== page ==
Gender Is a Natural Kind with a Historical Essence

Ethics 122 (2):231-272 (2012)
Abstract
Traditional debate on the metaphysics of gender has been a contrast of essentialist and social-constructionist positions. The standard reaction to this opposition is that neither position alone has the theoretical resources required to satisfy an equitable politics. This has caused a number of theorists to suggest ways in which gender is unified on the basis of social rather than biological characteristics but is “real” or “objective” nonetheless – a position I term social objectivism. This essay begins by making explicit the motivations for, and central assumptions of, social objectivism. I then propose that gender is better understood as a real kind with a historical essence, analogous to the biologist’s claim that species are historical entities. I argue that this proposal achieves a better solution to the problems that motivate social objectivism. Moreover, the account is consistent with a post-positivist understanding of the classificatory practices employed within the natural and social sciences.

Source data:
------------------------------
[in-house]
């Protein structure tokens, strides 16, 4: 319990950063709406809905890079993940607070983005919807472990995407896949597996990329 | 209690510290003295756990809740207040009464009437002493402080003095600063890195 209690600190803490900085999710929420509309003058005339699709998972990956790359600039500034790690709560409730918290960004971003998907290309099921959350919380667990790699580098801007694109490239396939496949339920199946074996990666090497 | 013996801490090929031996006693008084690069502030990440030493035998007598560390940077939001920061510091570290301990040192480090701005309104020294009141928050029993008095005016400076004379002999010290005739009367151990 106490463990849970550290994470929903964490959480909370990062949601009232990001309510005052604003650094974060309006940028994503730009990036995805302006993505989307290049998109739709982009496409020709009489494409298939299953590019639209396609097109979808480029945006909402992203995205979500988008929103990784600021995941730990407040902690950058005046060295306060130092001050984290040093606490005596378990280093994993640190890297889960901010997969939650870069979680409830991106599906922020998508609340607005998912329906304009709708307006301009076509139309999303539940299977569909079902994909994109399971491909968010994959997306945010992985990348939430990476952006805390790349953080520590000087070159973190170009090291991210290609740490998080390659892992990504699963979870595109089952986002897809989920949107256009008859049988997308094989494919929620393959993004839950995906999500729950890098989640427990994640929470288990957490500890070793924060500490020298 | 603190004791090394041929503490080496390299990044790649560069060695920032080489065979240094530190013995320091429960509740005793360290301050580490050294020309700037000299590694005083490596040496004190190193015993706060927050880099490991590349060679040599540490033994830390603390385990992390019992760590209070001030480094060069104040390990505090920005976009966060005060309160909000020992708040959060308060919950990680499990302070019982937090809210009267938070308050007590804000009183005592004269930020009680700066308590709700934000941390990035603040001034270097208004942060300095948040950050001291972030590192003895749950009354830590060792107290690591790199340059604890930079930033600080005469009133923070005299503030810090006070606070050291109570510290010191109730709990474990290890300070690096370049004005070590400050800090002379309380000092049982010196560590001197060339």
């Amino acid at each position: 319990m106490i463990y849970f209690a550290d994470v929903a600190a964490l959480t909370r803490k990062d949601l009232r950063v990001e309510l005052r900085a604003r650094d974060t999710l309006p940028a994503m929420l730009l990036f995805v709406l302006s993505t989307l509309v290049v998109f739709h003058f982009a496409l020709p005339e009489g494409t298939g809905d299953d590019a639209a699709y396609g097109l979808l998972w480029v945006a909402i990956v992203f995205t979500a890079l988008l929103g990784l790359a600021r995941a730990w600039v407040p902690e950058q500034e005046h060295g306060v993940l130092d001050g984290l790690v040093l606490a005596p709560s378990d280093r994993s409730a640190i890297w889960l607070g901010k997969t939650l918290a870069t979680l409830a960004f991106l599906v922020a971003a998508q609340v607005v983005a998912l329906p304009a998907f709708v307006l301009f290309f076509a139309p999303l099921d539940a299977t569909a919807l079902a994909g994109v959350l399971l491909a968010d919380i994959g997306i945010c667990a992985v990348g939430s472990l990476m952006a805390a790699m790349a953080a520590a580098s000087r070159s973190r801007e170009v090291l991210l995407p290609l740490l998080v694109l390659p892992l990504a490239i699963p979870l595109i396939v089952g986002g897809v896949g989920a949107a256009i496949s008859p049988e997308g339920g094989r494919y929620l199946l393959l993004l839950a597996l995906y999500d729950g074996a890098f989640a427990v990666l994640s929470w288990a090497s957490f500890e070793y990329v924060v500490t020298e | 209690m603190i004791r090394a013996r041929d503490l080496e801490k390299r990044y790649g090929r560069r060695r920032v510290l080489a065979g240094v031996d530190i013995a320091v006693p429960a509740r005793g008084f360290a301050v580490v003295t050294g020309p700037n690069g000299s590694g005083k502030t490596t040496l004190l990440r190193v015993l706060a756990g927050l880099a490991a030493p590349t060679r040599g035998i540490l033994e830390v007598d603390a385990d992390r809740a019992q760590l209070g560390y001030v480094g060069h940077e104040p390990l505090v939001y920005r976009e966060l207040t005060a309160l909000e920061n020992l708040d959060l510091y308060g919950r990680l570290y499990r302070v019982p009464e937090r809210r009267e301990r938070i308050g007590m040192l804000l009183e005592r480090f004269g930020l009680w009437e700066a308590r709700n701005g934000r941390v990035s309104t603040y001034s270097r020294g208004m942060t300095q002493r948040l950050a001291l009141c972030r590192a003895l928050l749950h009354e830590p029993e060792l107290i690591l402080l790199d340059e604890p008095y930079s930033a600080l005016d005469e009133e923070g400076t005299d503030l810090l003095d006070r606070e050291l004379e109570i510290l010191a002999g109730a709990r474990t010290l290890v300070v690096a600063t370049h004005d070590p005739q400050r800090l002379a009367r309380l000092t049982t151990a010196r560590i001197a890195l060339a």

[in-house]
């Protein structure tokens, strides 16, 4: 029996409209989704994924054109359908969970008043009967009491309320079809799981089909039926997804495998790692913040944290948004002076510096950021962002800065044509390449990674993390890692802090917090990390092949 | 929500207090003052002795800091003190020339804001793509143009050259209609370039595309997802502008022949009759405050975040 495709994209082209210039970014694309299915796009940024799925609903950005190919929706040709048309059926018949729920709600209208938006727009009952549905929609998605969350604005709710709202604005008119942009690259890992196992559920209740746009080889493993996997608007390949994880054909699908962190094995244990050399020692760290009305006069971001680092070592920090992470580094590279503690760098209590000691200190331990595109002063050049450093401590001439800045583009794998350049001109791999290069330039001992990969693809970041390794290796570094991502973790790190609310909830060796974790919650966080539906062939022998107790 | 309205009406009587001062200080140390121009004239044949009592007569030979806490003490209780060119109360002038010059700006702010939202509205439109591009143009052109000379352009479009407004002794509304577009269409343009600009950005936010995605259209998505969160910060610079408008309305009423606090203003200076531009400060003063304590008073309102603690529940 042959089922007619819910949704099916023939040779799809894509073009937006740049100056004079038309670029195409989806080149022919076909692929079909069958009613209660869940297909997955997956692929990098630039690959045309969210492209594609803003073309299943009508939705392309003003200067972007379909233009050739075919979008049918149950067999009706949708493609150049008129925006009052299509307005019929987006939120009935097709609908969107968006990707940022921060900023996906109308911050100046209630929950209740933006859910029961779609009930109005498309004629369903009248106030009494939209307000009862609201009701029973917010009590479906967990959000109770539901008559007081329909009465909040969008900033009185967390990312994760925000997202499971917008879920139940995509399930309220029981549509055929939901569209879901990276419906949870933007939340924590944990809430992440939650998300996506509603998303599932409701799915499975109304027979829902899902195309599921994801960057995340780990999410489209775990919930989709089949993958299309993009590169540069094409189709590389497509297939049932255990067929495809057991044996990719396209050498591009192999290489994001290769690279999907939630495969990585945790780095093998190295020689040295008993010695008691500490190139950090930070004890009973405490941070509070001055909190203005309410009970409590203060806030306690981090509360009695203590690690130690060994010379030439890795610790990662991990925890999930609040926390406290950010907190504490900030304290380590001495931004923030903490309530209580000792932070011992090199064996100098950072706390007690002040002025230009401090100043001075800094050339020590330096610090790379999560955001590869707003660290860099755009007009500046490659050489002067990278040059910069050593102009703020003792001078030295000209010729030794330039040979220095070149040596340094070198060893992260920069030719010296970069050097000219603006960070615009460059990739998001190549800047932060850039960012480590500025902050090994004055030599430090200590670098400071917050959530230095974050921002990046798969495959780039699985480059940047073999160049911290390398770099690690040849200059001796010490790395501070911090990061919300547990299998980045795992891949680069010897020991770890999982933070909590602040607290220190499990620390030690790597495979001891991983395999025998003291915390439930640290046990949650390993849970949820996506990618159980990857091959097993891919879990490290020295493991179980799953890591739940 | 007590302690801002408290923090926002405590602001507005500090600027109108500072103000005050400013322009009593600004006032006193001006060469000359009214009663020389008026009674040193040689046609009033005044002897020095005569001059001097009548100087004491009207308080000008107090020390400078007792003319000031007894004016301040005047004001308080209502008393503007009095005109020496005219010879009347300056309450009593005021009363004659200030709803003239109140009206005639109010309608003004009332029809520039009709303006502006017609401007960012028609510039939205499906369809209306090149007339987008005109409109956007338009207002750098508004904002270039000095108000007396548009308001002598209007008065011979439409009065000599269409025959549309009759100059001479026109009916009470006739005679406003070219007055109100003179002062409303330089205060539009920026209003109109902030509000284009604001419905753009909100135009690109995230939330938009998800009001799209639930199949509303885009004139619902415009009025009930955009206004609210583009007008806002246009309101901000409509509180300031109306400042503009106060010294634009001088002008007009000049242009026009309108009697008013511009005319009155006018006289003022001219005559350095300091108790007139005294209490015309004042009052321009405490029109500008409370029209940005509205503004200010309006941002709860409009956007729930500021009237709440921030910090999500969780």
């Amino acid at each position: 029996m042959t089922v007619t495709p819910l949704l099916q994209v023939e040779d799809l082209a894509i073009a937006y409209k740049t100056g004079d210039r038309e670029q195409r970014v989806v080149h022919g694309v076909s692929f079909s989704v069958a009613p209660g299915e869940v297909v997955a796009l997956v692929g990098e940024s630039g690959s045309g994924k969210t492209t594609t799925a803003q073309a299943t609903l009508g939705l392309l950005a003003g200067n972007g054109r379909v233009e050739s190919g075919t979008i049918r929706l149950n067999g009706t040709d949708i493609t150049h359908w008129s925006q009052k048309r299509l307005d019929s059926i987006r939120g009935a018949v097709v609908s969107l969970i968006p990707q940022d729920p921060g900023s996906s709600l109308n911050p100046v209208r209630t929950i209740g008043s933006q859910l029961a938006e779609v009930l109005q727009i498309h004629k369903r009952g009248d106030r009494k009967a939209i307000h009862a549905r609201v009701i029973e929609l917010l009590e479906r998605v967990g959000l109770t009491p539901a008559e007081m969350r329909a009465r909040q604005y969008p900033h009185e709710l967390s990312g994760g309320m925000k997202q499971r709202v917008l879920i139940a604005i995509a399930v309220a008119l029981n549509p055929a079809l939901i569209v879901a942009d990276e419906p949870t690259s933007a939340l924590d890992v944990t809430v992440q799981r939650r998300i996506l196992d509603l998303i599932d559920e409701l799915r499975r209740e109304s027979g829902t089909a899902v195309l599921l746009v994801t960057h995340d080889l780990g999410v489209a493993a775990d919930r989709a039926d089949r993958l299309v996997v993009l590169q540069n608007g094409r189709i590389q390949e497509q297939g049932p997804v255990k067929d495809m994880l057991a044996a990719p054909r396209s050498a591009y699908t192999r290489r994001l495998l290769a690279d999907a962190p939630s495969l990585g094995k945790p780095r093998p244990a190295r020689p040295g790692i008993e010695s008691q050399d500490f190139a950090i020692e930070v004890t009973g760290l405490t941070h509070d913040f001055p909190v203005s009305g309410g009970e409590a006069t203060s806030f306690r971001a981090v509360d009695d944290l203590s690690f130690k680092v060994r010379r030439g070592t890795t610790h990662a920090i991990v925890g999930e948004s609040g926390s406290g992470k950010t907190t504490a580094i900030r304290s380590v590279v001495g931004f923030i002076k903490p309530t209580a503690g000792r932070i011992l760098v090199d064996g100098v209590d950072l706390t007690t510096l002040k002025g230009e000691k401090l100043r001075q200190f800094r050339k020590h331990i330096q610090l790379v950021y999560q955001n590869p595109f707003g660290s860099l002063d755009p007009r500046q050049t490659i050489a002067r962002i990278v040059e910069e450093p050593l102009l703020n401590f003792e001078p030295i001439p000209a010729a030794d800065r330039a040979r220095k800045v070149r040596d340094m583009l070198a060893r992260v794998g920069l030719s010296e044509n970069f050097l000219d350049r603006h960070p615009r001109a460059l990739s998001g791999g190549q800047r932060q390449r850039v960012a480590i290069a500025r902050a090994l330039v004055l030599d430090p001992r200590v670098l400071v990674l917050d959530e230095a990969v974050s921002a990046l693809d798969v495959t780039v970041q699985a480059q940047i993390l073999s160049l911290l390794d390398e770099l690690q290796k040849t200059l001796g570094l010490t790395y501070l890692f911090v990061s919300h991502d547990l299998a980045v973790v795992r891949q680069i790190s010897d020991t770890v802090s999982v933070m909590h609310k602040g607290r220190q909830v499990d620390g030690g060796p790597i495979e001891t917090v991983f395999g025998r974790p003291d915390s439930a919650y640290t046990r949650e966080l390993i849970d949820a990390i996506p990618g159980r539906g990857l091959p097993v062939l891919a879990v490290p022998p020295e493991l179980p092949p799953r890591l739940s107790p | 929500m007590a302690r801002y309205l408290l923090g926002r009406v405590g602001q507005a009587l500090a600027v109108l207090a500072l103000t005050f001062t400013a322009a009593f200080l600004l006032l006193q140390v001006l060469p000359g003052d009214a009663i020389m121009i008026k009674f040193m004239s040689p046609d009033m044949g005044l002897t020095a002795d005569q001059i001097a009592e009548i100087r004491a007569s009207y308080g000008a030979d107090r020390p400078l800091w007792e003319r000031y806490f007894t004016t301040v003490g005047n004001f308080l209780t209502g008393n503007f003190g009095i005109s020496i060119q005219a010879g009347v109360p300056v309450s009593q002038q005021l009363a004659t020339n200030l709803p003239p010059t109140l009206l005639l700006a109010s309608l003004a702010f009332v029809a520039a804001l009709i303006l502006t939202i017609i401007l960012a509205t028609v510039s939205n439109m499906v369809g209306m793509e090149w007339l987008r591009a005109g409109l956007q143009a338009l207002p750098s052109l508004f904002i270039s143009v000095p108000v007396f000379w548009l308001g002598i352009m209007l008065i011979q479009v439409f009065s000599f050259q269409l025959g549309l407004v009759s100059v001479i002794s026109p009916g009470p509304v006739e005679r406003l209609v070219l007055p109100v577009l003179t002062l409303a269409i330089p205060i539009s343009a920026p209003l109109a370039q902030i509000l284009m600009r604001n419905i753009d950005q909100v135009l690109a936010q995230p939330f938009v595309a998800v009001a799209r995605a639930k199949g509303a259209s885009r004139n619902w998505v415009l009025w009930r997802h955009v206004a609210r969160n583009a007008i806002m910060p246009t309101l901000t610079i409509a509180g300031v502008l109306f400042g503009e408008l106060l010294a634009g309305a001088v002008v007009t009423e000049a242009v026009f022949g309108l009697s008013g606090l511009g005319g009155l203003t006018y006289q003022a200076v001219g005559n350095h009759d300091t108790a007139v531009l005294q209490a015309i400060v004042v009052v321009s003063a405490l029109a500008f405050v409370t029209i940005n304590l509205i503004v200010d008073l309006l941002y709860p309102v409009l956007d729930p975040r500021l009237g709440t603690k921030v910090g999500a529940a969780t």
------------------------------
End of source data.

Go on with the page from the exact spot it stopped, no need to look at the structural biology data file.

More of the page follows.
Keywords Gender  Natural Kind  Historical Kind  Function  Teleological Function  Millikan  Haslanger  Social Construction
Categories (categorize this paper)
Options
 Save to my reading list
Follow the author(s)
My bibliography
Export citation
Find it on Scholar
Edit this record
Mark as duplicate
Revision history Request removal from index
 
Download options
PhilPapers Archive


Upload a copy of this paper     Check publisher's policy on self-archival     Papers currently archived: 10,738
External links
Setup an account with your affiliations in order to access resources via your University's proxy server
Configure custom proxy (use this if your affiliation does not provide a proxy)
Through your library
References found in this work BETA

No references found.

Citations of this work BETA

No citations found.

Similar books and articles
Marla Morton-Brown (2004). Artificial Ef-Femination. Philosophy in the Contemporary World 11 (1):27-34.
Mohan Matthen (2013). Millikan's Historical Kinds. In Dan Ryder, Justine Kingsbury & Kenneth Williford (eds.), Millikan and Her Critics. John Wiley & Sons. 135--154.
Joseph Millum (2008). A Biological Alternative to Moral Explanations. Southern Journal of Philosophy 46 (3):385-407.
Analytics

Monthly downloads

Added to index

2012-01-06

Total downloads

1,489 ( #17 of 1,098,815 )

Recent downloads (6 months)

1,368 ( #9 of 1,098,815 )

How can I increase my downloads?

My notes
Sign in to use this feature


Discussion
Start a new thread
Order:
There  are no threads in this forum
Nothing in this forum yet.